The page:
The Great East Japan Earthquake and Tsunami: 10 Years Later

A decade after Great East Japan Earthquake, suicide continues to take lives, Asia News - AsiaOne

 

March 11, 2011.

 

I remember following the news coverage from the day it happened to several weeks later. It was also the biggest topic of conversation at Anime Boston, which was 7 weeks later. Although only two areas of Japan was directly affected, it impacted the whole country and sparked a broader conversation on Nuclear Power and disaster preparedness globally.

The disasters claimed the lives of almost 20,000 people, another near 7,000 were injured and to this day almost 2,600 are still unaccounted for. Millions were left homeless or lost their jobs due to property damage or destruction. The initial earthquake was felt in most of the eastern half of the country but most of the destruction and casualties was concentrated in Fukushima Prefecture.

Rebuilding after Japan's tsunami | Features | Building

Japan Earthquake: Before and After - The Atlantic

 

It is worth noting most of the damaged areas were repaired or restored within 5 years. That’s astonishing if you don’t know Japan actually does experience earthquakes on a regular basis annually. Most of the rail lines in the affected areas reopened though some rail lines were so heavily damaged, they were permanently replaced with bus service where the rails used to be. Japan obviously cares a lot about its infrastructure so the speed at which they got things repaired or restored isn’t that big of a surprise. There are still several hundred thousand permanently displaced people who are living in temporary housing.

This includes many who are afraid to return to Sendai where the Fukushima-Daichi Nuclear Power Plant, which suffered a catastrophic meltdown during the disaster is located. The power plant was quickly shut down and sealed off though concerns of radiation sickness is why some are refusing to return. Since 2012, Japanese government officials and UN officials have both separately said the area is safe for people to return.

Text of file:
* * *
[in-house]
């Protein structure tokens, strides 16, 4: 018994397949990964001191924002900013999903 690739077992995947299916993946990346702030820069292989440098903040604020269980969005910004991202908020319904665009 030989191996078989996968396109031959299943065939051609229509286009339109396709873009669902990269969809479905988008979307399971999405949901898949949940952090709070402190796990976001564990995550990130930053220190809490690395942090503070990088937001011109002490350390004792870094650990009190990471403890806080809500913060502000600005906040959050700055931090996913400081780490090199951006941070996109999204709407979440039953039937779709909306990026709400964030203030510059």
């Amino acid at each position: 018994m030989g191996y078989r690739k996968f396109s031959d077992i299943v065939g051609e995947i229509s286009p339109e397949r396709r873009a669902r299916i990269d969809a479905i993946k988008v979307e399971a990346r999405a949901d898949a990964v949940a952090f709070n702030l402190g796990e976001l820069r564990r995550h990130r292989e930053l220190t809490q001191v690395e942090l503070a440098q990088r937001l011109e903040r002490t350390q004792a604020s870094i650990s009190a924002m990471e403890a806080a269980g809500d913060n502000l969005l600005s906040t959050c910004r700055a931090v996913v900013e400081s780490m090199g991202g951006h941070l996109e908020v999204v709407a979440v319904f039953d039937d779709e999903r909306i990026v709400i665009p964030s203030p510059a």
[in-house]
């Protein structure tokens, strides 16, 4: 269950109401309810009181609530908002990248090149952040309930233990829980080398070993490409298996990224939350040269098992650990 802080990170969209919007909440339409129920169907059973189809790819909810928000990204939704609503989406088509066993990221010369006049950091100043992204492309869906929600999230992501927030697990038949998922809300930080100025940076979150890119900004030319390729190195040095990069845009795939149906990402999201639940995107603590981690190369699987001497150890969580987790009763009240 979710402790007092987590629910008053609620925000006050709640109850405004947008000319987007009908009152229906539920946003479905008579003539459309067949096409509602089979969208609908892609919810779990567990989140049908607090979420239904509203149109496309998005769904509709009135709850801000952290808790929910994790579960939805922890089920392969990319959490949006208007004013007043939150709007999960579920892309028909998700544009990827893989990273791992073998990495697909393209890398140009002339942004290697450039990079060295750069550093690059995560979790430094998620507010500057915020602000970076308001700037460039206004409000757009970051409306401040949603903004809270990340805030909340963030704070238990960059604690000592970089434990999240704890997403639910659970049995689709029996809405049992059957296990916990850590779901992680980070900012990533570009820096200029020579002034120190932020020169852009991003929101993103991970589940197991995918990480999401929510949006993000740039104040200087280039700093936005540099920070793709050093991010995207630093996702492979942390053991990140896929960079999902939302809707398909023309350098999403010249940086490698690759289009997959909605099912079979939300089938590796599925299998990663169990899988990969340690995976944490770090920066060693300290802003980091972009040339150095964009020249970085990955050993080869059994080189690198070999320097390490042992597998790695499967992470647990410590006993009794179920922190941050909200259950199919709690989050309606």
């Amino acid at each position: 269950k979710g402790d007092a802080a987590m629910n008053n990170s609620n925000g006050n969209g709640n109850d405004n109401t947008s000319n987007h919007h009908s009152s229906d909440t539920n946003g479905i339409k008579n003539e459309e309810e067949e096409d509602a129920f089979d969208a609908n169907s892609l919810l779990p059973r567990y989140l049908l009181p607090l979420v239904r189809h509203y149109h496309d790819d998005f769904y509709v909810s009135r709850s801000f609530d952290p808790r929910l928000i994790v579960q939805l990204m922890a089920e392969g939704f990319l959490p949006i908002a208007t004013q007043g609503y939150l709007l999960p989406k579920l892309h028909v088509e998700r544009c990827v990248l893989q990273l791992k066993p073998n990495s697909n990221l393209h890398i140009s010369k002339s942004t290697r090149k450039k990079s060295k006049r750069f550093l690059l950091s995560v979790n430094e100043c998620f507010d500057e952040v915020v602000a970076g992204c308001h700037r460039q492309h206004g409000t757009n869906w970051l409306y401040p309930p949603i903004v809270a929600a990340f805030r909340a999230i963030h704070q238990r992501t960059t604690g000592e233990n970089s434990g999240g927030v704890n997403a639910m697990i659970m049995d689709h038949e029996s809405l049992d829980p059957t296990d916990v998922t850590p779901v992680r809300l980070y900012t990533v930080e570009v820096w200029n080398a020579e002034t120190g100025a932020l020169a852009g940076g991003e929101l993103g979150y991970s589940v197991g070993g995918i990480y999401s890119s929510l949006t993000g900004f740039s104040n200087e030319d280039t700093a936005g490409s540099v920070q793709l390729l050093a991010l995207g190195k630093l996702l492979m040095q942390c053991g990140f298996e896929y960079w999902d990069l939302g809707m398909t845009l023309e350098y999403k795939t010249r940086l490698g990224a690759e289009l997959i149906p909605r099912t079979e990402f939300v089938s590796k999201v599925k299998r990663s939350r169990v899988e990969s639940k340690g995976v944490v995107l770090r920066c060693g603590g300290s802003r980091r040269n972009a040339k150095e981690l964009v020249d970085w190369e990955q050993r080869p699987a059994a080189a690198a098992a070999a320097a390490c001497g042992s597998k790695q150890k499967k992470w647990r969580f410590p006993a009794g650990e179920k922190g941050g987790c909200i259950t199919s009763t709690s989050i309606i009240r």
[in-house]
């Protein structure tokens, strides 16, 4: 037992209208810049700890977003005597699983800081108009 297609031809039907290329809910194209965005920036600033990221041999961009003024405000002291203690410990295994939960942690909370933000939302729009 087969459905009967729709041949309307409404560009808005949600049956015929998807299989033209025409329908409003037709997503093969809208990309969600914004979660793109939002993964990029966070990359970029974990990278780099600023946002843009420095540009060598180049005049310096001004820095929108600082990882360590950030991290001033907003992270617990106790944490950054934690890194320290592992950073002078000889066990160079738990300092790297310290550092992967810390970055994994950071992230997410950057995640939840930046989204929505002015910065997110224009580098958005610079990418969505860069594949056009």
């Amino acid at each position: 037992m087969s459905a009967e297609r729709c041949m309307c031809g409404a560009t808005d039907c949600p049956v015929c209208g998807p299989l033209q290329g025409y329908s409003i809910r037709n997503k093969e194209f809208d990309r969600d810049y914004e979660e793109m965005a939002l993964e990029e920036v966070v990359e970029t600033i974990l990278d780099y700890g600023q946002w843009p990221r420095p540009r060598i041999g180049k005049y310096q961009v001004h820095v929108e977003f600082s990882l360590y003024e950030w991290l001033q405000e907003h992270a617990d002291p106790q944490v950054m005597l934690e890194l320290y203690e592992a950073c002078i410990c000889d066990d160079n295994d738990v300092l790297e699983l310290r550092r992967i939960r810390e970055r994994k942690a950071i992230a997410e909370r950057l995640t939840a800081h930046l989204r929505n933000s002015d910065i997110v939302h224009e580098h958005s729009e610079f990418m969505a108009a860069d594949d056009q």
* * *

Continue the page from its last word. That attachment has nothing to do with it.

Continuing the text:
Your Name (Kimi No Na Wa): A Persistent Yearning of the Heart - Catholic Geeks

 

The 2016 feature film Your Name (Kimi No Na Wa) by Makoto Shinkai is loosely inspired by the 2011 Great East Japan Earthquake in Tsunami. In the movie, a meteor strike wipes a small town off the map in 2013. That is where one of the two protagonists, Mitsuha Miyamizu is from. According to the story, everyone in the town who isn’t killed by the impact dies from the Tsunami that washes away the town including Mitsuha. A supernatural phenomenon links her to Taki Tachibana, a boy living in Tokyo in 2016. After doing some research, Taki realizes Mitsuha lives in the town just before it’s destroyed 3 years earlier.

The red cord of fate that connected them makes it possible for them slightly change history and most of the townspeople survive the disaster. The two meet in person for the first time in 2022 during the movie’s final scene. Both also make separate cameo appearances in Shinkai’s 2020 movie Weathering With You, which takes place in 2021. Based on this, many believe they will appear together in Shinkai’s next movie if it’s not a direct sequel to their movie.

I gave an overview of Your Name but was careful not to spoil too much. If you haven’t yet seen the movie, you definitely should. I have it on Blu Ray but apparently it’s available on Netflix.

 

 

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